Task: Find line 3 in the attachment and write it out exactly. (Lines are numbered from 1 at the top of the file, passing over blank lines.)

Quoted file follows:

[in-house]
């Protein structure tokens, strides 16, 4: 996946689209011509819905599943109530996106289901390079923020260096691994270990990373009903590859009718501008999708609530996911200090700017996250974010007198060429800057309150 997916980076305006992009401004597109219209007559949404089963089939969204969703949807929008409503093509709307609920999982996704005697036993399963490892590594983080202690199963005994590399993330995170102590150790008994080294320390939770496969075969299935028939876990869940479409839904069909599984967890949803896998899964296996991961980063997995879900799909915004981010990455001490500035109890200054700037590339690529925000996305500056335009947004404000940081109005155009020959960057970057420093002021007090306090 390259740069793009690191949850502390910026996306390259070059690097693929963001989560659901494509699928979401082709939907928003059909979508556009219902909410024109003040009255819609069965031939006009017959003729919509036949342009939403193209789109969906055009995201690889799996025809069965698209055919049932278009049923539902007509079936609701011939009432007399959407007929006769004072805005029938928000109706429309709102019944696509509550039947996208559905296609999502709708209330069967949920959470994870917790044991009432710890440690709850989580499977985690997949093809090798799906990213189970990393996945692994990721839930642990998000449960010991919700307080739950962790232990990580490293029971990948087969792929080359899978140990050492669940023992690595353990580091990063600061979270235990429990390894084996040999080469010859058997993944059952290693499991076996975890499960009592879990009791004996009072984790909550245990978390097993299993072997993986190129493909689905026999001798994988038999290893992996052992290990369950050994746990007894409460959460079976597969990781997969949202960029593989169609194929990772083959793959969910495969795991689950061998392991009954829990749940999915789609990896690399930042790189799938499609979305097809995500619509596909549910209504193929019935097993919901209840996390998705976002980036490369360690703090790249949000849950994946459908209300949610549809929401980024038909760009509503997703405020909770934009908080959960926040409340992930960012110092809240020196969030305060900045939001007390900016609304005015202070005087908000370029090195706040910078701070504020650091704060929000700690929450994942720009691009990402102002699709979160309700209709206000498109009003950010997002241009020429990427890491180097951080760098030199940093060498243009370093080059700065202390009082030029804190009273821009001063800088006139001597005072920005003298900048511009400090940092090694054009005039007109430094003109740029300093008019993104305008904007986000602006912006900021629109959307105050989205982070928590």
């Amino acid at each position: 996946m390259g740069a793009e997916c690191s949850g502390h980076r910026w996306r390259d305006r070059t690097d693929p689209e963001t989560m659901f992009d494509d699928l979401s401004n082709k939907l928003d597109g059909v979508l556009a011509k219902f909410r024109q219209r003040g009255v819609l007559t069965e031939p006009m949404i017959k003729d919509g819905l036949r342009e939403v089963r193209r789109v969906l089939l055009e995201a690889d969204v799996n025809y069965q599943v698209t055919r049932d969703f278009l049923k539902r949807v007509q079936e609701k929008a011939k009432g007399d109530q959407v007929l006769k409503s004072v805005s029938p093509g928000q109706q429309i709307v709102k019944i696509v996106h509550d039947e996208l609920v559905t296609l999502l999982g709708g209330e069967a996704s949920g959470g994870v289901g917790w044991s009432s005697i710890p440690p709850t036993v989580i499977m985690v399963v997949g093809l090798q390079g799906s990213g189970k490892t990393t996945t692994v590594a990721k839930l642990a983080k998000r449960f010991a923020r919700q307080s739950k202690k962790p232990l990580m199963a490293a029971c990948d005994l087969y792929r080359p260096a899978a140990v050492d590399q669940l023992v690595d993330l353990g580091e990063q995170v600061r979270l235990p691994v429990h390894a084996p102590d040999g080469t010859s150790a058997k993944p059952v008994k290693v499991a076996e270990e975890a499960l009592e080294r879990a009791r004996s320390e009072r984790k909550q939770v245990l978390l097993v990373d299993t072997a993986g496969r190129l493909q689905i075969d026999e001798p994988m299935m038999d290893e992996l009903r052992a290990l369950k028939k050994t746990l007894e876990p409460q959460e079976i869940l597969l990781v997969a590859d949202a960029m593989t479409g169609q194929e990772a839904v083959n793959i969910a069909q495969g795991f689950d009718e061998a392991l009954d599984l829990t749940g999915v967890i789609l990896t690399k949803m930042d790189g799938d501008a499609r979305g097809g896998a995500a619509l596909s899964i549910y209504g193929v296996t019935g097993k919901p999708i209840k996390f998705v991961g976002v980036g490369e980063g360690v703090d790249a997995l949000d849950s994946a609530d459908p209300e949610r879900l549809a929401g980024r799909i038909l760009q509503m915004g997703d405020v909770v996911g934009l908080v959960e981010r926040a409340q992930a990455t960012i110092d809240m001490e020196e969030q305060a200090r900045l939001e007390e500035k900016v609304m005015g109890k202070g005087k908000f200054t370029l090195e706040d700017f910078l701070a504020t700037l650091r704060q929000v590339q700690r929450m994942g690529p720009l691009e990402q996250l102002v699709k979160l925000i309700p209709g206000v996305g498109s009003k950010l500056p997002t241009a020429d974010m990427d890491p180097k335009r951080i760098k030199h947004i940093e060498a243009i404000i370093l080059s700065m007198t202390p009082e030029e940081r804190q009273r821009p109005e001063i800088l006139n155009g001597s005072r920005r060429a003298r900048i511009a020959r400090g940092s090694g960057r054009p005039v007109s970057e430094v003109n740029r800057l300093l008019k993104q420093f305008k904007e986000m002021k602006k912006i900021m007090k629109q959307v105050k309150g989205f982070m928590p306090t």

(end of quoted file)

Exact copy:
């Amino acid at each position: 996946m390259g740069a793009e997916c690191s949850g502390h980076r910026w996306r390259d305006r070059t690097d693929p689209e963001t989560m659901f992009d494509d699928l979401s401004n082709k939907l928003d597109g059909v979508l556009a011509k219902f909410r024109q219209r003040g009255v819609l007559t069965e031939p006009m949404i017959k003729d919509g819905l036949r342009e939403v089963r193209r789109v969906l089939l055009e995201a690889d969204v799996n025809y069965q599943v698209t055919r049932d969703f278009l049923k539902r949807v007509q079936e609701k929008a011939k009432g007399d109530q959407v007929l006769k409503s004072v805005s029938p093509g928000q109706q429309i709307v709102k019944i696509v996106h509550d039947e996208l609920v559905t296609l999502l999982g709708g209330e069967a996704s949920g959470g994870v289901g917790w044991s009432s005697i710890p440690p709850t036993v989580i499977m985690v399963v997949g093809l090798q390079g799906s990213g189970k490892t990393t996945t692994v590594a990721k839930l642990a983080k998000r449960f010991a923020r919700q307080s739950k202690k962790p232990l990580m199963a490293a029971c990948d005994l087969y792929r080359p260096a899978a140990v050492d590399q669940l023992v690595d993330l353990g580091e990063q995170v600061r979270l235990p691994v429990h390894a084996p102590d040999g080469t010859s150790a058997k993944p059952v008994k290693v499991a076996e270990e975890a499960l009592e080294r879990a009791r004996s320390e009072r984790k909550q939770v245990l978390l097993v990373d299993t072997a993986g496969r190129l493909q689905i075969d026999e001798p994988m299935m038999d290893e992996l009903r052992a290990l369950k028939k050994t746990l007894e876990p409460q959460e079976i869940l597969l990781v997969a590859d949202a960029m593989t479409g169609q194929e990772a839904v083959n793959i969910a069909q495969g795991f689950d009718e061998a392991l009954d599984l829990t749940g999915v967890i789609l990896t690399k949803m930042d790189g799938d501008a499609r979305g097809g896998a995500a619509l596909s899964i549910y209504g193929v296996t019935g097993k919901p999708i209840k996390f998705v991961g976002v980036g490369e980063g360690v703090d790249a997995l949000d849950s994946a609530d459908p209300e949610r879900l549809a929401g980024r799909i038909l760009q509503m915004g997703d405020v909770v996911g934009l908080v959960e981010r926040a409340q992930a990455t960012i110092d809240m001490e020196e969030q305060a200090r900045l939001e007390e500035k900016v609304m005015g109890k202070g005087k908000f200054t370029l090195e706040d700017f910078l701070a504020t700037l650091r704060q929000v590339q700690r929450m994942g690529p720009l691009e990402q996250l102002v699709k979160l925000i309700p209709g206000v996305g498109s009003k950010l500056p997002t241009a020429d974010m990427d890491p180097k335009r951080i760098k030199h947004i940093e060498a243009i404000i370093l080059s700065m007198t202390p009082e030029e940081r804190q009273r821009p109005e001063i800088l006139n155009g001597s005072r920005r060429a003298r900048i511009a020959r400090g940092s090694g960057r054009p005039v007109s970057e430094v003109n740029r800057l300093l008019k993104q420093f305008k904007e986000m002021k602006k912006i900021m007090k629109q959307v105050k309150g989205f982070m928590p306090t």